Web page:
However, you actually submitted a provisional application for the idea in February 2015 and after considering your business options you decided to file for a patent 11 months later. In this example, had you not initially filed a provisional application and instead considered all your options before filing for a patent in January 2016, it would be much harder to prove you came up with the idea first.

Some details of your provisional application, such as the invention title and applicant name, will be published in the Australian Official Journal of Patents. However, we will not publicly disclose any of the technical or scientific details of your application.

Take a look at our Patent application guide (PDF, 3.89 MB).This application guide is designed to help you prepare and file a patent application.

We recommend that you seek professional assistance before applying for a patent.

International protection

Options for protection overseas

An Australian patent provides protection only within Australia. To obtain similar protection in other countries you generally have two choices:

  • File separate patent applications in each country. If you only intend to file in a few countries, this may be the most cost effective option.
  • File a single international application under the Patent Cooperation Treaty (PCT) which is administered by the World Intellectual Property Organization (WIPO). This path gives your application automatic effect in 152 countries, including Australia, where your PCT application becomes an application for a standard patent.

Whichever option you choose, you will still end up with separate patent applications in each county. The PCT is simply a method of facilitating the filing of a patent application in a number of countries simultaneously and all patent rights are granted by national or regional patent systems.

A PCT application will go through an examination process according to a set of standards accepted by all the countries which are signatories to the treaty. This makes the process easier if you decide to pursue patent protection in these countries, as a lot of the groundwork has already been done.

An Australian provisional application can act as a priority document for a PCT application if the PCT application is submitted within 12 months of the submission of the provisional application.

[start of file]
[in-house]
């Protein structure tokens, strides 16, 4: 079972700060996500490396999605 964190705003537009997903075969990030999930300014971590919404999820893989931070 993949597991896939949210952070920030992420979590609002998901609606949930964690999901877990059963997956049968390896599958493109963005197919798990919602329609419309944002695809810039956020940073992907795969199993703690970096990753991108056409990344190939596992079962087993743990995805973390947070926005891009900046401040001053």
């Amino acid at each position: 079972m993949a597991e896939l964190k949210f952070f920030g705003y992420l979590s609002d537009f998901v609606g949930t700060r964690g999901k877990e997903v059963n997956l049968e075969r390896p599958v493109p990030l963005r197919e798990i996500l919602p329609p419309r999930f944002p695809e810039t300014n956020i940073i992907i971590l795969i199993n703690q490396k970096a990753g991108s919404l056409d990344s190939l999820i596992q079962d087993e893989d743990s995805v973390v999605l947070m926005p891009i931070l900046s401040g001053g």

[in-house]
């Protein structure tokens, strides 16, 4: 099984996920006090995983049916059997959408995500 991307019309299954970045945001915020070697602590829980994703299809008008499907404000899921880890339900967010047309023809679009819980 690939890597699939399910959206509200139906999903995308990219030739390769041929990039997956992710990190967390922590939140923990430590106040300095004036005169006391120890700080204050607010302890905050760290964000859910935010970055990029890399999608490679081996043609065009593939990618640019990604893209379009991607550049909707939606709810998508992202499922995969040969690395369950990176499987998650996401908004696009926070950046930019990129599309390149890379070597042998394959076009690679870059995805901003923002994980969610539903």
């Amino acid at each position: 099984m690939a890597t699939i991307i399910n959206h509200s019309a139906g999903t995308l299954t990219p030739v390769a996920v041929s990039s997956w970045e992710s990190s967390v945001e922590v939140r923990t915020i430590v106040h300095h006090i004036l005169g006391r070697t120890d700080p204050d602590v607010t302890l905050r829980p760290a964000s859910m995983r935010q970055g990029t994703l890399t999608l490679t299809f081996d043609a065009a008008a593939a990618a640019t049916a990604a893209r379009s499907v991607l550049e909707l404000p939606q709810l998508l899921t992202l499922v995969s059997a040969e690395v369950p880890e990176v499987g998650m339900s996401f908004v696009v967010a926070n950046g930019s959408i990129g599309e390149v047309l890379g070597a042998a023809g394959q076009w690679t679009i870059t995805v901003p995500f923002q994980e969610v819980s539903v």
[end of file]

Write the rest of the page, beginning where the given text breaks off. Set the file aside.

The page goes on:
For more information regarding the PCT visit the WIPO website and view the PCT Applicant's Guide.

Innovation patent (Historical)

Innovation patents were created to provide protection for an invention with a short market life that might be superseded by newer innovations, such as computer-based inventions.

Existing innovation patents that were filed on or before 25 August 2021 will continue in force until their expiry. They were designed to protect inventions that do not meet the inventive threshold required for standard patents.

An innovation patent has an innovative step rather than an inventive step. An innovative step exists when the invention is different from what is known before and the difference makes a substantial contribution to the working of the invention. The innovation patent protects an incremental advance on existing technology rather than being a ground-breaking invention.

An innovation patent is only legally enforceable if it has been examined by IP Australia and found to meet the requirements of the Patents Act 1990, and has been certified. Examination of an innovation only occured if requested by the patentee, a third party or if the Commissioner of Patents decides to examine the patent. The patentee will not be required to pay for examination until it is requested.

Phase out of the innovation patent

The Australian Government has begun the process of phasing out the innovation patent with the passing of legislative amendments. This means:

  • The last day for filing a new innovation patent was 25 August 2021.
  • Existing innovation patents that were filed on or before 25 August 2021 will continue in force until their expiry. This will ensure current rights holders are not disadvantaged.

The Government remains committed to dedicated support services to help small and medium enterprises (SMEs) navigate the intellectual property (IP) system. Australian SMEs will receive further dedicated support, with an SME case management service, the SME fast track service, a dedicated outreach program and online portal, to be launched as the innovation patent is phased out over the next 18 months.

Learn more about what the phase out of the innovation patent means for you.